As she regresses into helplessness and inexperience, her methods are reminiscent of early childhood. Serving herself cereal means reaching into each box and grabbing a handful. She’s a tiny woman, so 3 handfuls make for a paltry sum.
First she helps herself to the Total cereal. Then she gets up, walks across the kitchen, and puts that box away on the cereal shelf. Next the Cheerios, and then she puts them away. Her actions are so inefficient-- similar to her picking up fallen leaves by hand, one at a time, whenever she’s outside. When her hand is stuffed full, she walks to the compost bin, and deposits her cache. She seems to find these simple, concrete tasks satisfying, perhaps because they are tactile and repetitive, with visible results.
Lastly, she picks up the box of Raisin Bran but puts it away without serving herself a handful. Repetitive pattern derailed somehow.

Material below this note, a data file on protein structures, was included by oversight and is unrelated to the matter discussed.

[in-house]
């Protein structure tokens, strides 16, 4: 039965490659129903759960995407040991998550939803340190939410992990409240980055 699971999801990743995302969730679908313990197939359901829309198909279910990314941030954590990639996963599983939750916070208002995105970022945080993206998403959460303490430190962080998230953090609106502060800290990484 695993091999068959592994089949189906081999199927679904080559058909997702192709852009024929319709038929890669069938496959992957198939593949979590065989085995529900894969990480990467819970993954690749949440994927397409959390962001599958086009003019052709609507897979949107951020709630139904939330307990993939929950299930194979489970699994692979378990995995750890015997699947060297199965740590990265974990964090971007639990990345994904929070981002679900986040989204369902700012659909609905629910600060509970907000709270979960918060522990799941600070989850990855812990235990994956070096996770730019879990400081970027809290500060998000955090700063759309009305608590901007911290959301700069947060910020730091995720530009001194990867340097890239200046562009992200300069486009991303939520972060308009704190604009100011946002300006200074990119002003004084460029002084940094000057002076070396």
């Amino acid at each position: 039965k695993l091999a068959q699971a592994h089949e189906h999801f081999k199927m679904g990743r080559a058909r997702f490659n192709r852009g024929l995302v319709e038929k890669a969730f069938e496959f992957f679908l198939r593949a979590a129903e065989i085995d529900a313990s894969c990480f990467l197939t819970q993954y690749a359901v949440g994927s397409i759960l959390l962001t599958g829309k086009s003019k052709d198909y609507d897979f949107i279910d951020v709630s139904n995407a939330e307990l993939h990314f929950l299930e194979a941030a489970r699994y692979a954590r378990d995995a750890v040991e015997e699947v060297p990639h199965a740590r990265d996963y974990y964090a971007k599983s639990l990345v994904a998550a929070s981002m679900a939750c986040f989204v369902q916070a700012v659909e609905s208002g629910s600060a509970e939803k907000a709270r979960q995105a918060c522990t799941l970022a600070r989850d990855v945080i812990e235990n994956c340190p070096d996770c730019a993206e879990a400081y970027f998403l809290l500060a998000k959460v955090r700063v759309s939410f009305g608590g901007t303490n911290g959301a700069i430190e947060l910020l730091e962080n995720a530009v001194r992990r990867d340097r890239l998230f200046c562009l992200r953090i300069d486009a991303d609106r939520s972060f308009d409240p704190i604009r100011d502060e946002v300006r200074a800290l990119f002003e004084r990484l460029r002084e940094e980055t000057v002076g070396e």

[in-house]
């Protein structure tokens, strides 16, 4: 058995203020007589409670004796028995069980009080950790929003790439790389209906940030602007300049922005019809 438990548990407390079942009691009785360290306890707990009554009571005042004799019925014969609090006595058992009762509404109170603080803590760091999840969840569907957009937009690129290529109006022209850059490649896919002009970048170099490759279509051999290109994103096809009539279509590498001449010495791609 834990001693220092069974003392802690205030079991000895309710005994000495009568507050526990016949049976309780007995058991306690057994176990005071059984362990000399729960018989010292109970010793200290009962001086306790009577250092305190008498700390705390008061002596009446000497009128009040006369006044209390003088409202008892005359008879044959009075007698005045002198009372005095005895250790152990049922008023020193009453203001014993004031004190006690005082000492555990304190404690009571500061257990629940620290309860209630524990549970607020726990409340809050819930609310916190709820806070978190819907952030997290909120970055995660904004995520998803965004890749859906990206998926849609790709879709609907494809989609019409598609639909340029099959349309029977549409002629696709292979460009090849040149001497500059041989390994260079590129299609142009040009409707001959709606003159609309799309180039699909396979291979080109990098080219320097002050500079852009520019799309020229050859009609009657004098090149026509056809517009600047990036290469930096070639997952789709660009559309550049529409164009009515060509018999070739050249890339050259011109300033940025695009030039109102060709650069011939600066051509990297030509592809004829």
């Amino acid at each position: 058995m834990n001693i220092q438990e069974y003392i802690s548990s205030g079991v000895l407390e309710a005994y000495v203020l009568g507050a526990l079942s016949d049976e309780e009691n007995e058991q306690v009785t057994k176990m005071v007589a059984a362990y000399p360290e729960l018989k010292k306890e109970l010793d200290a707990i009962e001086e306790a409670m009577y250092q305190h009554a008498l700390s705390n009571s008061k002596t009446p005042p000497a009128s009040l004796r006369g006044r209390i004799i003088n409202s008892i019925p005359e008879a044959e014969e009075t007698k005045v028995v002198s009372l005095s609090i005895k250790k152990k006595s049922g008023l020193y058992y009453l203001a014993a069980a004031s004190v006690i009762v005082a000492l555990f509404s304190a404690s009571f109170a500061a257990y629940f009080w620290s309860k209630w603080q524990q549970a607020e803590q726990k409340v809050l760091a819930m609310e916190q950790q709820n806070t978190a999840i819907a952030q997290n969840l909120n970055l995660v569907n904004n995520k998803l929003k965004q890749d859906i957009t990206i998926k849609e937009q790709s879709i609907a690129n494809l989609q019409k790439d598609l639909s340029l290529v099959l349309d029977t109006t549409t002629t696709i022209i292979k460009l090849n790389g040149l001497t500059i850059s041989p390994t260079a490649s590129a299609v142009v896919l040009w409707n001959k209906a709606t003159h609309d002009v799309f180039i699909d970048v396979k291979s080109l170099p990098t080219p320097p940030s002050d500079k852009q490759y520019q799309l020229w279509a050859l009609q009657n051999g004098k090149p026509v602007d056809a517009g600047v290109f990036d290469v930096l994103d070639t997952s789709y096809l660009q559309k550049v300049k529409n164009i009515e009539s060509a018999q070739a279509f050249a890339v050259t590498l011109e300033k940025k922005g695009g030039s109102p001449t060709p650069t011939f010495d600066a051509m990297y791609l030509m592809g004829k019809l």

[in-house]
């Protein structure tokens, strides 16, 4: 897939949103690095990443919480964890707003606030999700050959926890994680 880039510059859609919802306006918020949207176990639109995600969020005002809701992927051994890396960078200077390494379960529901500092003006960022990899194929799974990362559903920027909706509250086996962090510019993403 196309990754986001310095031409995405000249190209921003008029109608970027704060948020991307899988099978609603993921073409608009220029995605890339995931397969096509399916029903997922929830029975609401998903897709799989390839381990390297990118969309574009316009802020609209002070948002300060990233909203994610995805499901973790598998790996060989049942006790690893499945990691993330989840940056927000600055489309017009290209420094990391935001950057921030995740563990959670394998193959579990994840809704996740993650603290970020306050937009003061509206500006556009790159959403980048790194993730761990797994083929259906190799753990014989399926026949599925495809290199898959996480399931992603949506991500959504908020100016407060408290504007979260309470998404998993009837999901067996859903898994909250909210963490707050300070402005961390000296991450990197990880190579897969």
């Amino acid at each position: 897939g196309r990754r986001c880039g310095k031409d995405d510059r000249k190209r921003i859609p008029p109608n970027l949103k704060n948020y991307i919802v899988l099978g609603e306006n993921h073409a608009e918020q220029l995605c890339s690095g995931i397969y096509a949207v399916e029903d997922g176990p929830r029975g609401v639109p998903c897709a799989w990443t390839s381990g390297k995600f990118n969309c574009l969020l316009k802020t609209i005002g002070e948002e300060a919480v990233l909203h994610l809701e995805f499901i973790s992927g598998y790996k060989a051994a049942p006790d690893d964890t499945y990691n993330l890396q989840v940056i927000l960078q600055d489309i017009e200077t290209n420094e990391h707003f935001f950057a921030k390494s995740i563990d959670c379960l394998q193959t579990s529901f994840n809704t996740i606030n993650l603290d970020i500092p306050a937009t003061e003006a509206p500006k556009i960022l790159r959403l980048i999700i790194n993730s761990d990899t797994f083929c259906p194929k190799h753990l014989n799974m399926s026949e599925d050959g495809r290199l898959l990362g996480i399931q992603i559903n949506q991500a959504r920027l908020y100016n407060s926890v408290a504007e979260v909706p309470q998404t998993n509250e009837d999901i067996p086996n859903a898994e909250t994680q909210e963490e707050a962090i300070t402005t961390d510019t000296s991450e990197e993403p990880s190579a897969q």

“How about some Raisin Bran? Those raisins would be good in there,” I say, pointing to her lackluster mix. “Oh,” she says, and retrieves the box. After depositing the final handful, she examines her bowl, shakes it, and goes to the fridge. The carton of milk is new, and she struggles to open it. Note to self… Gini and I should be proactive about that—yet another task for us to remember. Perhaps the extra effort will stave off our own cognitive decline. We can only hope.
She pours a scant amount of milk on the scant cereal. She eats it, slowly. Then she picks at her fruit. Full already? She has the appetite of a flea. Or perhaps she’s wondering why the fruit is alone? “I can dress that up with a little vanilla ice cream for you,” I offer. “Oh no,” she replies and then eats it up. I pour her some tea. Gini reports that my mother actually made coffee every morning last week, with mixed success, but today, not even an attempt is made. In fact, we’ve watched this skill wane over the past few months. But suddenly not knowing how to get her cereal together? This feels huge. I picture a raft of brain cells careening over a waterfall, plunging to their deaths, never to be replaced by new ones to pick up the slack.